Some fishy business around customary rights – do we need kaitiaki to keep an eye on the kaitiaki?

So who guards the guardians?

Alf is prompted to pose this question on learning that –

A senior Maori guardian of a Hawke’s Bay customary food gathering area is facing charges after allegedly misleading fisheries officers.

Rangi Spooner, 53, of Napier, is the kaitiaki, or guardian, for the area between Napier and Waikare River.

The prosecution of a kaitiaki doesn’t only resurrect the hoary old question of who guards the guardians. It also raises fascinating questions about some of the bollocks we are fed about Maori and their traditional upholding of strong environmental values.

You know the story. Maori protected the environment. Then the bloody Pakeha came along and the devastation began.

One wailing wahine on this topic is Jessica Hutchings. Alf believes she is a lecturer in Maori environmental management at Victoria University and part of Nga Wahine Tiaki o Te Ao Marama (Maori women guardians of the world of light).

A Maori woman guardian of the world of light?

That’s got to be a joke, huh?

Nah. They take this stuff real seriously.

Anyway, Hutchings gives us a good idea of how some Maori see themselves and their conservationist values.

It is impossible to separate Maori values from environmental values. They are one and the same. Pre-colonisation, Maori were entirely dependent on the environment, which in turn shaped and reaffirmed cultural ways of being, beliefs and cosmologies.

Maori relationships with the environment varied from tribe to tribe according to tribal histories, herstories, protocols and geographic tribal boundaries. However, guardianship of the land and resources for secular and non-secular use was pre-dominant. Our kaitiakitanga (guardianship) role sustained and nurtured both tribal nations and our environments.

This relationship creates a dynamic holism within the social, political, cultural and ethical environments, it comes with an inherited inter-generational responsibility to protect.

Today there is still an urgency and deep commitment to maintain this dynamic holistic balance and to protect Maori lands from the cultural pollution of genetic modification which multi-nationals are trying to force onto us.

Wonder what Jessica will make of the case of Rangi Spooner, when she gets around to writing a herstory – ha! – of fisheries guardianship.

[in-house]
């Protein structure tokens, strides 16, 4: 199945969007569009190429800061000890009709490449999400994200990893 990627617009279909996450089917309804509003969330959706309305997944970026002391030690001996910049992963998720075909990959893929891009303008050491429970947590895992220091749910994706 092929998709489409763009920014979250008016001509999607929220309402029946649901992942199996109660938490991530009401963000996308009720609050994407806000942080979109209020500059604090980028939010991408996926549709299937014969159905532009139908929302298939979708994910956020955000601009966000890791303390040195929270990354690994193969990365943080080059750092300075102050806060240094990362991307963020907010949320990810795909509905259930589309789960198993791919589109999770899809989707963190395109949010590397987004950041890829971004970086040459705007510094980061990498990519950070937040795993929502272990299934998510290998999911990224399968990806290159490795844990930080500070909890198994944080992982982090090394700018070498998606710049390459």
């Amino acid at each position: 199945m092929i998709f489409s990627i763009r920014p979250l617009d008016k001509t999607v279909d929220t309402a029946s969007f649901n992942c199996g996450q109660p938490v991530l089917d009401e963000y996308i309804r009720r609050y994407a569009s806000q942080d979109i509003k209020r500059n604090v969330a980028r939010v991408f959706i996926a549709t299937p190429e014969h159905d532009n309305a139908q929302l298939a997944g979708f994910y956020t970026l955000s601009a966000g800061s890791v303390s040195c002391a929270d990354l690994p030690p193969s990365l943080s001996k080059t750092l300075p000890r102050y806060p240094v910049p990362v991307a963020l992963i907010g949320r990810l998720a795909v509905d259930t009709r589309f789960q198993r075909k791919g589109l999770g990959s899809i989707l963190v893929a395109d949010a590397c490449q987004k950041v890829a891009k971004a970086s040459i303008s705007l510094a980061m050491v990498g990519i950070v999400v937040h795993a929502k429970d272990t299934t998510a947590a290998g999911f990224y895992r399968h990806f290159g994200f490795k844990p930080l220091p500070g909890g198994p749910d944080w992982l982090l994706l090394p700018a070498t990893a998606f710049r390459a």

Spooner’s Government-appointed position allows him to issue customary fishing permits.

The Dominion Post reported that the Fisheries Ministry said Spooner issued a permit to David Rotarangi, 45, and Jason Brown, 29, allowing them to fish on November 6 and 7.

However, fisheries officers discovered the men on November 8 at Clifton, south of Napier, allegedly with extra seafood – much of it undersized – and the permit altered to include the extra day.

The men told the officers they had called Spooner that morning and had altered the permit with his verbal permission.

It was alleged Spooner told the officers he had taken the call and given the men permission to alter the permit.

However, phone records showed no such call was made.

Fisheries officers said Rotarangi and Brown were found with 59 rock lobster, 51 of which were undersized, and 384 kina.

Customary permits allow holders to exceed the usual daily catch limits, and to catch undersized fish, but because the permit was considered void, the usual catch and size limits applied.

So what are we to make of this affirmation there is one law for one race and another law for others in this country?

Recreational fishers are allowed to take up to 50 kina and six rock lobster per day.

Fair to say, there may well be a good explanation for all this and the accused trio will be found not guilty.

They have been jointly charged with obstructing a fisheries officer while in the execution of his duty and for making a false or misleading statement to fisheries officers.

Rotarangi and Brown also face charges of taking excess and undersize rock lobster and excess kina.

They appeared in Hastings District Court last week and were remanded without plea until next month.

One thing that strikes Alf is that the fisheries officials have built their case around phone calls that were or were not made.

This could well result in the three accused being freed. Telecom has been going through such a rough patch, you wouldn’t want to put too much faith in the credibility of any phone records it might provide.

3 Responses to Some fishy business around customary rights – do we need kaitiaki to keep an eye on the kaitiaki?

  1. Leslie Bell says:

    Alf, Spooner got off the obstruction charge because he said that he had the wrong form and was unaware that there had been a change of form….makes you wonder….if a person takes an undersize fish or makes a mistake …it is considered to be no defence..he is still guilty, why should the rules be different for kaitiaki!!

    • Alf Grumble says:

      Leslie Bell raises a good question, when asking why the rules should be different for kaitiaki (“kai” for food and “tiaki” for take). The answer has much to do with the dubious notion that some New Zealand people are “special” and hence should be exempted from the laws that apply to the rest of us.

      • Pisikailoto says:

        awkward how tiaki actually means “care”, or to “care for”. Awks for you buddy….

Leave a Reply

Fill in your details below or click an icon to log in: Logo

You are commenting using your account. Log Out /  Change )

Facebook photo

You are commenting using your Facebook account. Log Out /  Change )

Connecting to %s

%d bloggers like this: